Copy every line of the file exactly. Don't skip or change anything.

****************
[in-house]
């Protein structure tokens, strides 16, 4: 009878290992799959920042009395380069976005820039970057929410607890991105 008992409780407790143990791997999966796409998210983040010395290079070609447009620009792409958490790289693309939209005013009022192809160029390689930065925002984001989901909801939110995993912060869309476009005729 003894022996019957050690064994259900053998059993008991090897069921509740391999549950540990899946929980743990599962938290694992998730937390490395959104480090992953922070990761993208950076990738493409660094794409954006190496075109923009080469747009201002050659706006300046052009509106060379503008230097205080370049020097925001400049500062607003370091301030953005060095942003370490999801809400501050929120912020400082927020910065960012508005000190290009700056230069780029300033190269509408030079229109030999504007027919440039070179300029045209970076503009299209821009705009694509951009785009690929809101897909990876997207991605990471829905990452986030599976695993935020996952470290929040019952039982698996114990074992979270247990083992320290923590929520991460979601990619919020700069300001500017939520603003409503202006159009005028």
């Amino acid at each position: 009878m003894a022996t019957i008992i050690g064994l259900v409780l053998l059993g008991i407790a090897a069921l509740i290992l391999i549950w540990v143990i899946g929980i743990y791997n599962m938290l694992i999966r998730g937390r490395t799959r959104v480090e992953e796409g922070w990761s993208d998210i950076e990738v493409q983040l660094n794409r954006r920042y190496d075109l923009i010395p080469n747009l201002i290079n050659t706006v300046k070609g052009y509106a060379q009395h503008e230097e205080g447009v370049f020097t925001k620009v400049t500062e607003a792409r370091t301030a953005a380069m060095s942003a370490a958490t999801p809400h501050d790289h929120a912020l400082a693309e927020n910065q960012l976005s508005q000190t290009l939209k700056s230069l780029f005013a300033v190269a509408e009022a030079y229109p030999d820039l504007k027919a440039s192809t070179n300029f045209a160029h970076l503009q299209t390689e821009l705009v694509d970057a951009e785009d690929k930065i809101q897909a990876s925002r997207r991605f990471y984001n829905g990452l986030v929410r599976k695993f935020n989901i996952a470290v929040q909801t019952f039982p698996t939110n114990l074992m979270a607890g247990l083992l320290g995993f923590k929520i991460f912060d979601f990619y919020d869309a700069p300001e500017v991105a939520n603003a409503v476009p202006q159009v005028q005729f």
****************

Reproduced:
[in-house]
């Protein structure tokens, strides 16, 4: 009878290992799959920042009395380069976005820039970057929410607890991105 008992409780407790143990791997999966796409998210983040010395290079070609447009620009792409958490790289693309939209005013009022192809160029390689930065925002984001989901909801939110995993912060869309476009005729 003894022996019957050690064994259900053998059993008991090897069921509740391999549950540990899946929980743990599962938290694992998730937390490395959104480090992953922070990761993208950076990738493409660094794409954006190496075109923009080469747009201002050659706006300046052009509106060379503008230097205080370049020097925001400049500062607003370091301030953005060095942003370490999801809400501050929120912020400082927020910065960012508005000190290009700056230069780029300033190269509408030079229109030999504007027919440039070179300029045209970076503009299209821009705009694509951009785009690929809101897909990876997207991605990471829905990452986030599976695993935020996952470290929040019952039982698996114990074992979270247990083992320290923590929520991460979601990619919020700069300001500017939520603003409503202006159009005028």
């Amino acid at each position: 009878m003894a022996t019957i008992i050690g064994l259900v409780l053998l059993g008991i407790a090897a069921l509740i290992l391999i549950w540990v143990i899946g929980i743990y791997n599962m938290l694992i999966r998730g937390r490395t799959r959104v480090e992953e796409g922070w990761s993208d998210i950076e990738v493409q983040l660094n794409r954006r920042y190496d075109l923009i010395p080469n747009l201002i290079n050659t706006v300046k070609g052009y509106a060379q009395h503008e230097e205080g447009v370049f020097t925001k620009v400049t500062e607003a792409r370091t301030a953005a380069m060095s942003a370490a958490t999801p809400h501050d790289h929120a912020l400082a693309e927020n910065q960012l976005s508005q000190t290009l939209k700056s230069l780029f005013a300033v190269a509408e009022a030079y229109p030999d820039l504007k027919a440039s192809t070179n300029f045209a160029h970076l503009q299209t390689e821009l705009v694509d970057a951009e785009d690929k930065i809101q897909a990876s925002r997207r991605f990471y984001n829905g990452l986030v929410r599976k695993f935020n989901i996952a470290v929040q909801t019952f039982p698996t939110n114990l074992m979270a607890g247990l083992l320290g995993f923590k929520i991460f912060d979601f990619y919020d869309a700069p300001e500017v991105a939520n603003a409503v476009p202006q159009v005028q005729f």